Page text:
Disclaimer: Any views expressed by individuals and organisations are their own and do not in any way represent the views of The Heritage Portal. If you find any mistakes or historical inaccuracies, please contact the editor.
Some time ago, I was wondering what happened to William Henry Auret Pritchard when he died. You may ask why I should be interested in this man. Well, for historians of Johannesburg, it is a well-known fact that as a Land Surveyor, he was asked to link the two sections of Central Johannesburg which had been laid out on either side of a mining enterprise in the vicinity of the Supreme Court (Pritchard and Bree Streets). De Villiers had surveyed the original stands in early Johannesburg but because of mining activity between President and Bree Streets, he was unable to survey the stands that were laid out after the mining in that section had finished. Because these two sections had been laid out independently of each other, the north/south streets on either side didn’t meet, so there is a kink in the streets where they cross Bree Street. Pritchard did his best and a street was named after him!
The kink in the road (Google Maps)
Pritchard Street (The Heritage Portal)
Old postcard of Pritchard Street
Pritchard was born in Beaufort West in 1861, being the twelfth son of an Englishman married to an Afrikaans wife. He trained as a Land Surveyor at Diocesan College in Rondebosch and then worked as a Surveyor in the Orange Free State and the Cape Province, finally moving to the Witwatersrand in August 1886 at which time he became a Government Land Surveyor. The job linking the two sections of Johannesburg came after he had surveyed the first suburb of Johannesburg, Paarlshoop.
Pritchard was a devout Baptist and an elder in his church. He gave generously to charity and worked increasingly in charitable institutions, while also being a Lay Preacher in his church. He built a reputation as a faith healer and was also active in the YMCA and the Rand Pioneers organization.
At the age of 30, he married a 17 year old Afrikaans woman, Elisabeth Susan Roux from the Orange Free State. There were two sons born of this marriage, Charles William and Percival Vivian. Pritchard died in 1947 at the age of 86 at his home in Forest Hill, Johannesburg, from a coronary thrombosis. His wife had predeceased him in 1938 at the age of 63, from a haemorrhage of the brain. And this is where my search for their graves started. I knew from his date of death that Pritchard was probably buried in West Park, and when I went looking, I found this to be so; but there is no headstone to mark his grave. I then started my search for his wife’s grave in Brixton but couldn’t find it where I thought it was supposed to be. I often have this problem with 1938 burials in Brixton. After a certain month in that year, there is a gap until later in the 1940’s. This proved to be one of those cases, so I almost wrote it off as a ‘no show’.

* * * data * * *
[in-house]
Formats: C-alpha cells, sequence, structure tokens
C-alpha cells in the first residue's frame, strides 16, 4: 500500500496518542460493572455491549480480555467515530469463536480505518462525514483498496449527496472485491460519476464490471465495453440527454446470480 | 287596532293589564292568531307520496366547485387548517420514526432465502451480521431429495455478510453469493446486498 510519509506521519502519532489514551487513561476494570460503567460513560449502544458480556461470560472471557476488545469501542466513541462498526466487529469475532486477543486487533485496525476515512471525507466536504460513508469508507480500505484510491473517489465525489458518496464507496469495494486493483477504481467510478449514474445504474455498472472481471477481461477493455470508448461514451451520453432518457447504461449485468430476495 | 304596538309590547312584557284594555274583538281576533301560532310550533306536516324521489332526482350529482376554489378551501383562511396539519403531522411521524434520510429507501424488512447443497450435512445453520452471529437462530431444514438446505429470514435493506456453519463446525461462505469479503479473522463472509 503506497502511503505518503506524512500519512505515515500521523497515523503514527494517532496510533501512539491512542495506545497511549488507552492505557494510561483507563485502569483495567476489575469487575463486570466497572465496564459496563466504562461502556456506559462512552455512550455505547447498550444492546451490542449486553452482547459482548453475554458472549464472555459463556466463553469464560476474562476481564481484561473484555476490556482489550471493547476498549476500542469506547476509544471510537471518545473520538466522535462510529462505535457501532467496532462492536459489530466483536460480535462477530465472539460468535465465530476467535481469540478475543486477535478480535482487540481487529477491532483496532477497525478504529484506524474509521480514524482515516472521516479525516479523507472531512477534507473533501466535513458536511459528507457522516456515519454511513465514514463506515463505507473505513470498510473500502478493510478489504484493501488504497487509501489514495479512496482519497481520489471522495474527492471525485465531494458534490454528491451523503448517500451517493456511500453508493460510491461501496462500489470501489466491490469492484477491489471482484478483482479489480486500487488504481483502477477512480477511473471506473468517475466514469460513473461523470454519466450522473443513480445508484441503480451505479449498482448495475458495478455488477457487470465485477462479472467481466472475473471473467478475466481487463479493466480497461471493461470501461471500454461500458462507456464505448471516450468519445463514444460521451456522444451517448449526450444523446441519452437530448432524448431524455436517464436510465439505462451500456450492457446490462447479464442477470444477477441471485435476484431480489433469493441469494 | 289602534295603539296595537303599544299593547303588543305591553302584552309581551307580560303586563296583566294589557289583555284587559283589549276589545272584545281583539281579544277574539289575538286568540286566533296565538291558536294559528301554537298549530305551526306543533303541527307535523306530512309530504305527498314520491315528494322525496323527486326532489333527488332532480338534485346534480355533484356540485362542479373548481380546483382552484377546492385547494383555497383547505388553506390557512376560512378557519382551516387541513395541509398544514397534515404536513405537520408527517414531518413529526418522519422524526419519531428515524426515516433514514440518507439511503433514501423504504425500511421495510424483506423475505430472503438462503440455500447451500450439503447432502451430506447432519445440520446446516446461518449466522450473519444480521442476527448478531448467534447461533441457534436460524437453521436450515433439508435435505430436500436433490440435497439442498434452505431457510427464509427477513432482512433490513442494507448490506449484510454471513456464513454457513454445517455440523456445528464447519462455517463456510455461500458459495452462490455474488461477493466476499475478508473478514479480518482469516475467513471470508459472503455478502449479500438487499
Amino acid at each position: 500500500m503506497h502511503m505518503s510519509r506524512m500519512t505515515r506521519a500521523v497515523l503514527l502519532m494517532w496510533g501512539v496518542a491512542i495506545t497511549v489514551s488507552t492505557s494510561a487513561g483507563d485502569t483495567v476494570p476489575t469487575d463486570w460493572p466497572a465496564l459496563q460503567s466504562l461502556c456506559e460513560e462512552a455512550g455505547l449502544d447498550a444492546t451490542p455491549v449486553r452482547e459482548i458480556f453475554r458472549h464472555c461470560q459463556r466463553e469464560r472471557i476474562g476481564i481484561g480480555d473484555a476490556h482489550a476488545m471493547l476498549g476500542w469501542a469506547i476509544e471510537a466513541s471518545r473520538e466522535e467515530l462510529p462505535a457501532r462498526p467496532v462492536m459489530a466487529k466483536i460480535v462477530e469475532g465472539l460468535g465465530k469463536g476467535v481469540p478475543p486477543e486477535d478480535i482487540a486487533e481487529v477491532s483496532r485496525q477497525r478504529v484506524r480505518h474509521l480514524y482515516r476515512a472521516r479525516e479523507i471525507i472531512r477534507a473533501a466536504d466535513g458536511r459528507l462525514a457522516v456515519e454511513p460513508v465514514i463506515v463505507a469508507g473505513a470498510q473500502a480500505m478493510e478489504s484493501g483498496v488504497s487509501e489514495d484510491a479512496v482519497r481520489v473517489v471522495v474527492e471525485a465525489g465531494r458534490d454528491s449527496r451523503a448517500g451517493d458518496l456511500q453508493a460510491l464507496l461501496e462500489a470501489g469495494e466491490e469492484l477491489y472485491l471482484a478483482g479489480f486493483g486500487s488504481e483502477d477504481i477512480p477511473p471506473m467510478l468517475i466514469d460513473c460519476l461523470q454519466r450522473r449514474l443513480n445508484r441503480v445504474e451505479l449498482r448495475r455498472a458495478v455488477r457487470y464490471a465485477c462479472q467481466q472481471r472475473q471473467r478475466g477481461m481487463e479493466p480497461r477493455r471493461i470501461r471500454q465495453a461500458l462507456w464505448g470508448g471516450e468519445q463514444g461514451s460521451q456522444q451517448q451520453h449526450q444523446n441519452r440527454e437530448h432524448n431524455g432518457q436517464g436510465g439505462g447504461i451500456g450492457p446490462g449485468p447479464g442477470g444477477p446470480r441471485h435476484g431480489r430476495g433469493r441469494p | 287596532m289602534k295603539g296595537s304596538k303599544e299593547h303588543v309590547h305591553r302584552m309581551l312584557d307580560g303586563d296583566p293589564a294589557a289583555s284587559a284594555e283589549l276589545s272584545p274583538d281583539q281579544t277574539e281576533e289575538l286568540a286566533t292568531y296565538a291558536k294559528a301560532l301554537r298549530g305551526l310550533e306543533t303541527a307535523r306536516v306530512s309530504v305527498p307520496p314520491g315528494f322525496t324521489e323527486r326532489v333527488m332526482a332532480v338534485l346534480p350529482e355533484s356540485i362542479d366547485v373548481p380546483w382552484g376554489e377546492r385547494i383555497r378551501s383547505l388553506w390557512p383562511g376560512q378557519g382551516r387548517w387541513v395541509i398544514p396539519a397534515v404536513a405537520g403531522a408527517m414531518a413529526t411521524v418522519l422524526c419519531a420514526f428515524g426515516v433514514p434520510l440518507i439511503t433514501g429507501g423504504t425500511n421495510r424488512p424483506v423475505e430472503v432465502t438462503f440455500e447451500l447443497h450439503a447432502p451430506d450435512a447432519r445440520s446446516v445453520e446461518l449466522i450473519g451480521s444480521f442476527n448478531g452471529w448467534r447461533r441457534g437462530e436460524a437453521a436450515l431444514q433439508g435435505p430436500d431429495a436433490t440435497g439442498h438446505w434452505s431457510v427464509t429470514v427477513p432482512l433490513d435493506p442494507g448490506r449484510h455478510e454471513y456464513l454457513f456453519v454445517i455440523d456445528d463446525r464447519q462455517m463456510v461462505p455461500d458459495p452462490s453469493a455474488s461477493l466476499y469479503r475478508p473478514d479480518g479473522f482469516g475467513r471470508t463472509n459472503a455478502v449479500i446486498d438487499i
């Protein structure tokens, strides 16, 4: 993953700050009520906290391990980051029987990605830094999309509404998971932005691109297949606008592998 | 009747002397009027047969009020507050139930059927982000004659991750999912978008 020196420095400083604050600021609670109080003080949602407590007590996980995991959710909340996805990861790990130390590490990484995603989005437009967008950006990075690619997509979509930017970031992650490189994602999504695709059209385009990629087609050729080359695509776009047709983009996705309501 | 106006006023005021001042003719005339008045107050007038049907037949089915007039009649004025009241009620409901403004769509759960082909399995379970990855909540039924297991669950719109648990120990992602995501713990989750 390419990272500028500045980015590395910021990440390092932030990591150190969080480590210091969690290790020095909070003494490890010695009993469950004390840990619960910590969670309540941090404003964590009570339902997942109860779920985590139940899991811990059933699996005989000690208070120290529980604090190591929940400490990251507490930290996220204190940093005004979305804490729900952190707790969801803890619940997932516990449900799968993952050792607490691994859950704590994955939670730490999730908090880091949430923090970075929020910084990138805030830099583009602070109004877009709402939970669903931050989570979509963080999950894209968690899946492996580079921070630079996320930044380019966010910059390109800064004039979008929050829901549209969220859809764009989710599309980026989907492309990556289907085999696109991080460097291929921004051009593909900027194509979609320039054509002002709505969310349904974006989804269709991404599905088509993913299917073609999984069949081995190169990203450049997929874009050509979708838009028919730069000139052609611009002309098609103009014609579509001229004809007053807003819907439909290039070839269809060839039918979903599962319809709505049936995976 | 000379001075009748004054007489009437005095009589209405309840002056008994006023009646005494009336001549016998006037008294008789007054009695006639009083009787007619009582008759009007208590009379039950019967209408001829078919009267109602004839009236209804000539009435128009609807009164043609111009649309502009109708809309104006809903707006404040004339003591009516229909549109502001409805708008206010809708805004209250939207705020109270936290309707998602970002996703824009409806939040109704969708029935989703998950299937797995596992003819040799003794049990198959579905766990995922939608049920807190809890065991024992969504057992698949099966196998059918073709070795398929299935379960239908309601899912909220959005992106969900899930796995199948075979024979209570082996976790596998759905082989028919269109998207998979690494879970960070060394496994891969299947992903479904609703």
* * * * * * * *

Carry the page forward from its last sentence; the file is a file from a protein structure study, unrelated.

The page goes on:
For some years now, I have wanted to clear a section of Brixton cemetery which has been covered in ivy, so much so that it was difficult to even see any headstones. It was a real mess however, with vagrants using it as a toilet and rubbish tip. Then the clearing of Brixton earlier this year started and the vagrants were removed. I waited for this area to recuperate from its abuse and on Mandela Day in 2022, our group of volunteers doing their 67 minutes community service started clearing the ivy off the graves and revealing many headstones that have not seen the light of day for perhaps decades.
Clearing the section of the cemetery in 2022 (Sarah Welham)
One of the graves that was completely covered with ivy and rubbish (Sarah Welham)
And there among these headstones was Elisabeth Susan’s one. I had solved the riddle of the site of all the late 1938/early 1940’s burials in the cemetery.
Gravestone of Elizabeth Susan Pritchard (Sarah Welham)
Sarah Welham is the founder of the Friends of Johannesburg Cemeteries. Click here to view their facebook page.